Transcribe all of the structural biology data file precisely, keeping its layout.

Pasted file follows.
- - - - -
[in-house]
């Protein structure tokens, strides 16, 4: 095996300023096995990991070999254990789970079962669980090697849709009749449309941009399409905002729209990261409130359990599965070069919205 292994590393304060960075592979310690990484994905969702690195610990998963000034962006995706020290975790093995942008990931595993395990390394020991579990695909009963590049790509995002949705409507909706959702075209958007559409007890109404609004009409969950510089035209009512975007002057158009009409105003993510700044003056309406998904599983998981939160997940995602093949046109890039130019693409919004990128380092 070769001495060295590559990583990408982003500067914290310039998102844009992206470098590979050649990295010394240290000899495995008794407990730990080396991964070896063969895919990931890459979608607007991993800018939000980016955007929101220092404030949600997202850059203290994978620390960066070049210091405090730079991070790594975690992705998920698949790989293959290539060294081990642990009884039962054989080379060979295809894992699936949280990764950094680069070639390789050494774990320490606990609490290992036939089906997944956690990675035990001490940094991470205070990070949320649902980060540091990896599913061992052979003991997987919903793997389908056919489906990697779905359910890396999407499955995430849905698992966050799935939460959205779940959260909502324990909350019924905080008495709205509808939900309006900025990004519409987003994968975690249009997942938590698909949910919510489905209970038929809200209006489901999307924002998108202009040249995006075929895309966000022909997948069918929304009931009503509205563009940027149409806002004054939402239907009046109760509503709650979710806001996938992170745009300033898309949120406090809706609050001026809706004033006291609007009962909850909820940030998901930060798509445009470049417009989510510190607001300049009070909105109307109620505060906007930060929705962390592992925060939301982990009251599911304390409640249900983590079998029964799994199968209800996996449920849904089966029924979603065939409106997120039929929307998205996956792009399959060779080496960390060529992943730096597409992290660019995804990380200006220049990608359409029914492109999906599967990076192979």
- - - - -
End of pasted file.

[in-house]
């Protein structure tokens, strides 16, 4: 095996300023096995990991070999254990789970079962669980090697849709009749449309941009399409905002729209990261409130359990599965070069919205 292994590393304060960075592979310690990484994905969702690195610990998963000034962006995706020290975790093995942008990931595993395990390394020991579990695909009963590049790509995002949705409507909706959702075209958007559409007890109404609004009409969950510089035209009512975007002057158009009409105003993510700044003056309406998904599983998981939160997940995602093949046109890039130019693409919004990128380092 070769001495060295590559990583990408982003500067914290310039998102844009992206470098590979050649990295010394240290000899495995008794407990730990080396991964070896063969895919990931890459979608607007991993800018939000980016955007929101220092404030949600997202850059203290994978620390960066070049210091405090730079991070790594975690992705998920698949790989293959290539060294081990642990009884039962054989080379060979295809894992699936949280990764950094680069070639390789050494774990320490606990609490290992036939089906997944956690990675035990001490940094991470205070990070949320649902980060540091990896599913061992052979003991997987919903793997389908056919489906990697779905359910890396999407499955995430849905698992966050799935939460959205779940959260909502324990909350019924905080008495709205509808939900309006900025990004519409987003994968975690249009997942938590698909949910919510489905209970038929809200209006489901999307924002998108202009040249995006075929895309966000022909997948069918929304009931009503509205563009940027149409806002004054939402239907009046109760509503709650979710806001996938992170745009300033898309949120406090809706609050001026809706004033006291609007009962909850909820940030998901930060798509445009470049417009989510510190607001300049009070909105109307109620505060906007930060929705962390592992925060939301982990009251599911304390409640249900983590079998029964799994199968209800996996449920849904089966029924979603065939409106997120039929929307998205996956792009399959060779080496960390060529992943730096597409992290660019995804990380200006220049990608359409029914492109999906599967990076192979």